Jacob Davidson:

it is on Shudder. I got on my watch list. I should check it out. Yeah, it's

James Jay Edwards:

definitely worth watching if you're a fan of behind the scenes and you know, documentaries. And speaking of behind the scenes documentaries, and we have a couple of very special guests this episode. They are the directors of penny wise the story of it new documentary about about IT the the 90s television series. Please welcome Chris Griffiths and John Campopiano. How're you guys doing?

John Campopiano:

Good, man. Thanks for having us.

James Jay Edwards:

The question I always like to start with for all of our guests is what was your gateway to horror? A what made what made you gravitate towards the horror genre?

John Campopiano:

Chris, you wanna start it off?

Christopher Griffiths:

Oh, God. So yeah, horror. I'd say it was a healthy balance of a bad upbringing by my parents really, I think that the CUSP moment was probably my old man putting on the original Texas Chainsaw Massacre when I was about eight and it was still banned in the UK at that point, and it was really taboo. And I'd sort of been put in my bedroom in the past you know, like I were watching a horror film and I'd hear all the screams and you know, the blood scrubs going off in another room wondering what that was. But I think it was Chainsaw Massacre was that watershed moment for me where it was like I felt my Soul drop inside me like sheer terror. But I kinda liked that. And from then on, it's just gone from there really that? I would say that in a nutshell. How about your John?

John Campopiano:

Oh for me, so I was an only child growing up. And so my diet of horror films came from the older brothers of my friends in the neighborhood and they would rent stuff. And I think thinking about it. Now, in hindsight, they probably got a kick out of putting stuff on and watching us kind of squirm and freak out. I think the first one for me was Silence of the Lambs that that I saw that really kind of blew my mind and kind of like Chris gave me like a rush where I was like, terrified, but kind of liked it too. So I would always sort of find myself peeking around the corner when they'd be watching something and just kind of freak out a little bit. And then it was always like all the slashers, Friday, the 13th. All that stuff was a part of that early diet for me.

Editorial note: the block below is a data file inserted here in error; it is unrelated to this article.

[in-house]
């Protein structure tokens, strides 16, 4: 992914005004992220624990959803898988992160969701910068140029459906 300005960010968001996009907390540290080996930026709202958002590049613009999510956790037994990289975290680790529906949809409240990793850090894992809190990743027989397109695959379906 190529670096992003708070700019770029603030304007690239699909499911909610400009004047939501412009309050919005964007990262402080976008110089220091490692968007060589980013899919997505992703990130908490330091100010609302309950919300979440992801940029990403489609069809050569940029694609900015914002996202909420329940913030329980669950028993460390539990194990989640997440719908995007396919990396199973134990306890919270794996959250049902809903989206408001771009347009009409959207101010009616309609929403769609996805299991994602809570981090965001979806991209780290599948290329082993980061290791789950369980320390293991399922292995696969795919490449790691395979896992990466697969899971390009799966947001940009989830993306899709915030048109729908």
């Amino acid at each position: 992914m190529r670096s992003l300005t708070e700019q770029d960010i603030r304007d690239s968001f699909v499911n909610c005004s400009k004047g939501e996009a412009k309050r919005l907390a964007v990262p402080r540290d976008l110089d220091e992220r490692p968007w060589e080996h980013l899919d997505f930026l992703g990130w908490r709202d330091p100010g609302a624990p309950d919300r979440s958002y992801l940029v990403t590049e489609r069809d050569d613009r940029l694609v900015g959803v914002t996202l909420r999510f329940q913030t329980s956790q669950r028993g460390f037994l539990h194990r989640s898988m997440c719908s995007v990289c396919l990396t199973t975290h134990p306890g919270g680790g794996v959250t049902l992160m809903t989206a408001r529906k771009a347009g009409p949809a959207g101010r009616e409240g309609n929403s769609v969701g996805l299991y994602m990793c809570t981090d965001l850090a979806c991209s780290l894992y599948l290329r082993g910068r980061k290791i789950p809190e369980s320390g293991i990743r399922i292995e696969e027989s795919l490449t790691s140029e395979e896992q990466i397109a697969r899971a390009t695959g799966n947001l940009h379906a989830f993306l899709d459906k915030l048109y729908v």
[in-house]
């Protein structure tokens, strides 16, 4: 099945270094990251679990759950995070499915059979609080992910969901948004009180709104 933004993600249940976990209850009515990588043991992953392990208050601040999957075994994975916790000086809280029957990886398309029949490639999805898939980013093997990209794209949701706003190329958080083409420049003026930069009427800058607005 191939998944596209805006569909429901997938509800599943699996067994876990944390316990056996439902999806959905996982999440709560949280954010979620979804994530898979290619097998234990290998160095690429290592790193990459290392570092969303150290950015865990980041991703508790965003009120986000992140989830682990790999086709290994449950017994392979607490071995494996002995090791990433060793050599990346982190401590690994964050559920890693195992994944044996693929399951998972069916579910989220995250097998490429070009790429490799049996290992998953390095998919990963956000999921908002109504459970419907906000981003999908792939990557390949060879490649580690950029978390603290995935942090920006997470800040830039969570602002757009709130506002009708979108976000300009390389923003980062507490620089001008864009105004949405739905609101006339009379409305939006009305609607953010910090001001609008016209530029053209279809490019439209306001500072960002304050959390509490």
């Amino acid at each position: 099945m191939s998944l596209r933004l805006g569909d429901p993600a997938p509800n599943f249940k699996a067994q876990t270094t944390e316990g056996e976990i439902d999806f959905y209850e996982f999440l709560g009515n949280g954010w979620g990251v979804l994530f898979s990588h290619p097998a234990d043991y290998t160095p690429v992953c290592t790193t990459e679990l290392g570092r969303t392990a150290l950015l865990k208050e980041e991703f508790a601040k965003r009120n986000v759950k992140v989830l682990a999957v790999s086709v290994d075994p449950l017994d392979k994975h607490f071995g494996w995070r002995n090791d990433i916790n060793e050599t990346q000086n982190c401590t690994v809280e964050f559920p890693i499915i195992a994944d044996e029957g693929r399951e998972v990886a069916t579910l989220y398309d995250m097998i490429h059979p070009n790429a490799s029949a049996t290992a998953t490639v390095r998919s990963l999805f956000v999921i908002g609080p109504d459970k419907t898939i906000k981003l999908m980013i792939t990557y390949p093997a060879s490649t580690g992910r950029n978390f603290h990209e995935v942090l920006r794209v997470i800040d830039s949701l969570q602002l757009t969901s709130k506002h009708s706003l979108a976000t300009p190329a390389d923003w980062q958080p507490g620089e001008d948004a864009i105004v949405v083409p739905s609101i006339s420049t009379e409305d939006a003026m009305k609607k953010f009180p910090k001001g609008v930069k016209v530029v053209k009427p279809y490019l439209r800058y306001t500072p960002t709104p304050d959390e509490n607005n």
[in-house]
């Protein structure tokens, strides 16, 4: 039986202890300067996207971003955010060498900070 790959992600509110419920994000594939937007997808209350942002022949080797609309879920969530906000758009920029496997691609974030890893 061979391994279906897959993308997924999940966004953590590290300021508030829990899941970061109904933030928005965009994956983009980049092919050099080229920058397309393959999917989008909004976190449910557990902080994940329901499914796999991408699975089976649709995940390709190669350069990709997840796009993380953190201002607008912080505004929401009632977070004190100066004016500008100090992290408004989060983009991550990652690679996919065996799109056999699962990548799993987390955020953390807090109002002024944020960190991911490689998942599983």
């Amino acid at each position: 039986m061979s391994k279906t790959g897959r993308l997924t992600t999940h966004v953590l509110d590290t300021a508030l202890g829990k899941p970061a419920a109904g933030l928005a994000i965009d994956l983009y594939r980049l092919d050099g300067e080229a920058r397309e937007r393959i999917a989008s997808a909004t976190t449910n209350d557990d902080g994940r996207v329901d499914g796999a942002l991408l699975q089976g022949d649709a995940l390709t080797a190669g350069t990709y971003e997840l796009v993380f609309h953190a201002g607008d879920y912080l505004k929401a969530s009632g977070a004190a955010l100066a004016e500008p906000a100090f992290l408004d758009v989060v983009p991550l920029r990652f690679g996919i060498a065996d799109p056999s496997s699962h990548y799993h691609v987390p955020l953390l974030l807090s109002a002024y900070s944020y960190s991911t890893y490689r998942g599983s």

James Jay Edwards:

How did you guys get into filmmaking? What was the start there?

Christopher Griffiths:

I guess it just stems from the love of films, to be honest. I mean, yeah, I was. I mean, in a nutshell, I was I was never the most academic, I think I did pretty terrible in high school, to be honest. And then the calling came when I finally took on, I think we went to media in college was the first time I ever saw Oh, my God, I've been, I've never seen a bee before. And it just sort of, you know, it kind of unfilled in that respect, basically. And obviously, what better way to kind of justify all those years of my mom buy me VHS DVDs. And look, I've got a somewhat almost career out of this thing now. So yeah, proving my mum wrong.

John Campopiano:

It was a total accident for me. I never studied That's what it was about. media or anything like that. And another colleague and I did a documentary about Pet Sematary a bunch of years ago. And, and that really was also kind of an accident, where we just found ourselves going up to Maine and trying to look for locations and meet people and that were associated with the movie. And before we knew it, we sort of had what looked like a film and ever since then, I really got a bit by the bug and and loved the process and loved interviewing people and finding media and stuff that nobody had seen before. And so that kind of just set me on my on my path to doing more projects.

James Jay Edwards:

And like you mentioned, you did the Pet Sematary, the Unearthed Pet Cemetery. And Chris, you did the Fright Night one, the

Christopher Griffiths:

That's right.

James Jay Edwards:

You're So Cool, Brewster! How did you guys team up for this one? How did you guys meet and decide to tackle IT?

Christopher Griffiths: